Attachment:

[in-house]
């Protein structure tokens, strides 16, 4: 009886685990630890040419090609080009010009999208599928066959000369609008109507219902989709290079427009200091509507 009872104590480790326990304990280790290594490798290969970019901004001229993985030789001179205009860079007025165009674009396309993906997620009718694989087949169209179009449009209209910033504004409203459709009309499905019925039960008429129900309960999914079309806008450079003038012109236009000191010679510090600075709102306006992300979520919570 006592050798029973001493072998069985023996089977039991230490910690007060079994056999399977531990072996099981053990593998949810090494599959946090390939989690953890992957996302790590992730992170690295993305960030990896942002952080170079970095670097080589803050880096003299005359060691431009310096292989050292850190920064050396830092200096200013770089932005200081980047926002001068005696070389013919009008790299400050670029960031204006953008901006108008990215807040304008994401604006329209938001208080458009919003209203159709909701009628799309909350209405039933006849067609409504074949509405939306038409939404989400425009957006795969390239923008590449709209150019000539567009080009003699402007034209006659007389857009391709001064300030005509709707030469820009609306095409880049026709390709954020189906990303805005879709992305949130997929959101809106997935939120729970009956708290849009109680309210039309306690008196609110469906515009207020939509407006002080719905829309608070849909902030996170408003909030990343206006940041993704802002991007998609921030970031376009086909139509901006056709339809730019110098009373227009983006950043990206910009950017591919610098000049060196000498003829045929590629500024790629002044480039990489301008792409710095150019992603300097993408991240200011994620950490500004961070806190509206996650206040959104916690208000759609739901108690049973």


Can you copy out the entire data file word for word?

[in-house]
């Protein structure tokens, strides 16, 4: 009886685990630890040419090609080009010009999208599928066959000369609008109507219902989709290079427009200091509507 009872104590480790326990304990280790290594490798290969970019901004001229993985030789001179205009860079007025165009674009396309993906997620009718694989087949169209179009449009209209910033504004409203459709009309499905019925039960008429129900309960999914079309806008450079003038012109236009000191010679510090600075709102306006992300979520919570 006592050798029973001493072998069985023996089977039991230490910690007060079994056999399977531990072996099981053990593998949810090494599959946090390939989690953890992957996302790590992730992170690295993305960030990896942002952080170079970095670097080589803050880096003299005359060691431009310096292989050292850190920064050396830092200096200013770089932005200081980047926002001068005696070389013919009008790299400050670029960031204006953008901006108008990215807040304008994401604006329209938001208080458009919003209203159709909701009628799309909350209405039933006849067609409504074949509405939306038409939404989400425009957006795969390239923008590449709209150019000539567009080009003699402007034209006659007389857009391709001064300030005509709707030469820009609306095409880049026709390709954020189906990303805005879709992305949130997929959101809106997935939120729970009956708290849009109680309210039309306690008196609110469906515009207020939509407006002080719905829309608070849909902030996170408003909030990343206006940041993704802002991007998609921030970031376009086909139509901006056709339809730019110098009373227009983006950043990206910009950017591919610098000049060196000498003829045929590629500024790629002044480039990489301008792409710095150019992603300097993408991240200011994620950490500004961070806190509206996650206040959104916690208000759609739901108690049973």